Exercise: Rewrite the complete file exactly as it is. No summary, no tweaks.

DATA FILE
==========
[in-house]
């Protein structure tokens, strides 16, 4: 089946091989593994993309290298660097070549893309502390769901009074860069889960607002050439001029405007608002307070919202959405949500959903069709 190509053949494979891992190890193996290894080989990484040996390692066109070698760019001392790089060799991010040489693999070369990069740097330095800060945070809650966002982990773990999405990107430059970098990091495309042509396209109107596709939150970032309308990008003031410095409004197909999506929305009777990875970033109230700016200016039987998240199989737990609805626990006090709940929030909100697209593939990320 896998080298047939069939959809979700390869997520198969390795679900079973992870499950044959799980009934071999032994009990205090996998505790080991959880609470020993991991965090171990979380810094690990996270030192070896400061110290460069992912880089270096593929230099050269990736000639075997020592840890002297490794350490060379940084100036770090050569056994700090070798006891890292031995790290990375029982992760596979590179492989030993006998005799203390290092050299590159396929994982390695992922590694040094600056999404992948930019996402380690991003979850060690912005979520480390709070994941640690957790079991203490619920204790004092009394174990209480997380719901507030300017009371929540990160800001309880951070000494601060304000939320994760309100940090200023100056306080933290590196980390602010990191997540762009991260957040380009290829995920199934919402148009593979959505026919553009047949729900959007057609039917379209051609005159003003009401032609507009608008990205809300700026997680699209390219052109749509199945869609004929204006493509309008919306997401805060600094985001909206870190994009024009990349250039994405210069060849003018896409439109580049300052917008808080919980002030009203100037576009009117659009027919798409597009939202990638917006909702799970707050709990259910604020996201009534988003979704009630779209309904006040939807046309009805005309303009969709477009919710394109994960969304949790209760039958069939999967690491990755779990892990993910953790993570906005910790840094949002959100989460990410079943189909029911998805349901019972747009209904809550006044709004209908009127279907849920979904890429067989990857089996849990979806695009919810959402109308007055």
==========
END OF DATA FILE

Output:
[in-house]
């Protein structure tokens, strides 16, 4: 089946091989593994993309290298660097070549893309502390769901009074860069889960607002050439001029405007608002307070919202959405949500959903069709 190509053949494979891992190890193996290894080989990484040996390692066109070698760019001392790089060799991010040489693999070369990069740097330095800060945070809650966002982990773990999405990107430059970098990091495309042509396209109107596709939150970032309308990008003031410095409004197909999506929305009777990875970033109230700016200016039987998240199989737990609805626990006090709940929030909100697209593939990320 896998080298047939069939959809979700390869997520198969390795679900079973992870499950044959799980009934071999032994009990205090996998505790080991959880609470020993991991965090171990979380810094690990996270030192070896400061110290460069992912880089270096593929230099050269990736000639075997020592840890002297490794350490060379940084100036770090050569056994700090070798006891890292031995790290990375029982992760596979590179492989030993006998005799203390290092050299590159396929994982390695992922590694040094600056999404992948930019996402380690991003979850060690912005979520480390709070994941640690957790079991203490619920204790004092009394174990209480997380719901507030300017009371929540990160800001309880951070000494601060304000939320994760309100940090200023100056306080933290590196980390602010990191997540762009991260957040380009290829995920199934919402148009593979959505026919553009047949729900959007057609039917379209051609005159003003009401032609507009608008990205809300700026997680699209390219052109749509199945869609004929204006493509309008919306997401805060600094985001909206870190994009024009990349250039994405210069060849003018896409439109580049300052917008808080919980002030009203100037576009009117659009027919798409597009939202990638917006909702799970707050709990259910604020996201009534988003979704009630779209309904006040939807046309009805005309303009969709477009919710394109994960969304949790209760039958069939999967690491990755779990892990993910953790993570906005910790840094949002959100989460990410079943189909029911998805349901019972747009209904809550006044709004209908009127279907849920979904890429067989990857089996849990979806695009919810959402109308007055």